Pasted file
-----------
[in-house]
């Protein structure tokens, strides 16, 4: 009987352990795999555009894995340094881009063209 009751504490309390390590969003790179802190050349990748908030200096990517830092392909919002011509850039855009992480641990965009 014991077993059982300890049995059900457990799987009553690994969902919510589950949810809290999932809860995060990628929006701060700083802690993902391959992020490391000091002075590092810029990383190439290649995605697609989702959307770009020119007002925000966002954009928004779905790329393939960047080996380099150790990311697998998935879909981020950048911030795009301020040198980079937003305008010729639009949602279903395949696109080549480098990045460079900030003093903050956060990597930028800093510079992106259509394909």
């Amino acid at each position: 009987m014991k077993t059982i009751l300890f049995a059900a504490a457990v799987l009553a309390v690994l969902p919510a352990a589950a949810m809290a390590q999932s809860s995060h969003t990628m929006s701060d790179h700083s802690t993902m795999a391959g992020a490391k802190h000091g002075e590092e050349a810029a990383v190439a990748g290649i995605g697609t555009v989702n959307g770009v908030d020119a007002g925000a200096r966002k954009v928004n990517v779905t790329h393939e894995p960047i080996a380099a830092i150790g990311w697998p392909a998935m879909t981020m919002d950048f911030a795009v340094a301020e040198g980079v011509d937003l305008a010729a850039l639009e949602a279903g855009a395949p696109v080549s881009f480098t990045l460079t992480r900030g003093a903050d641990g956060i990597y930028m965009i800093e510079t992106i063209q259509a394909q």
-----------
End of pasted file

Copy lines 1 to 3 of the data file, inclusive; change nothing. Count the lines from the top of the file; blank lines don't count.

[in-house]
């Protein structure tokens, strides 16, 4: 009987352990795999555009894995340094881009063209 009751504490309390390590969003790179802190050349990748908030200096990517830092392909919002011509850039855009992480641990965009 014991077993059982300890049995059900457990799987009553690994969902919510589950949810809290999932809860995060990628929006701060700083802690993902391959992020490391000091002075590092810029990383190439290649995605697609989702959307770009020119007002925000966002954009928004779905790329393939960047080996380099150790990311697998998935879909981020950048911030795009301020040198980079937003305008010729639009949602279903395949696109080549480098990045460079900030003093903050956060990597930028800093510079992106259509394909």
């Amino acid at each position: 009987m014991k077993t059982i009751l300890f049995a059900a504490a457990v799987l009553a309390v690994l969902p919510a352990a589950a949810m809290a390590q999932s809860s995060h969003t990628m929006s701060d790179h700083s802690t993902m795999a391959g992020a490391k802190h000091g002075e590092e050349a810029a990383v190439a990748g290649i995605g697609t555009v989702n959307g770009v908030d020119a007002g925000a200096r966002k954009v928004n990517v779905t790329h393939e894995p960047i080996a380099a830092i150790g990311w697998p392909a998935m879909t981020m919002d950048f911030a795009v340094a301020e040198g980079v011509d937003l305008a010729a850039l639009e949602a279903g855009a395949p696109v080549s881009f480098t990045l460079t992480r900030g003093a903050d641990g956060i990597y930028m965009i800093e510079t992106i063209q259509a394909q």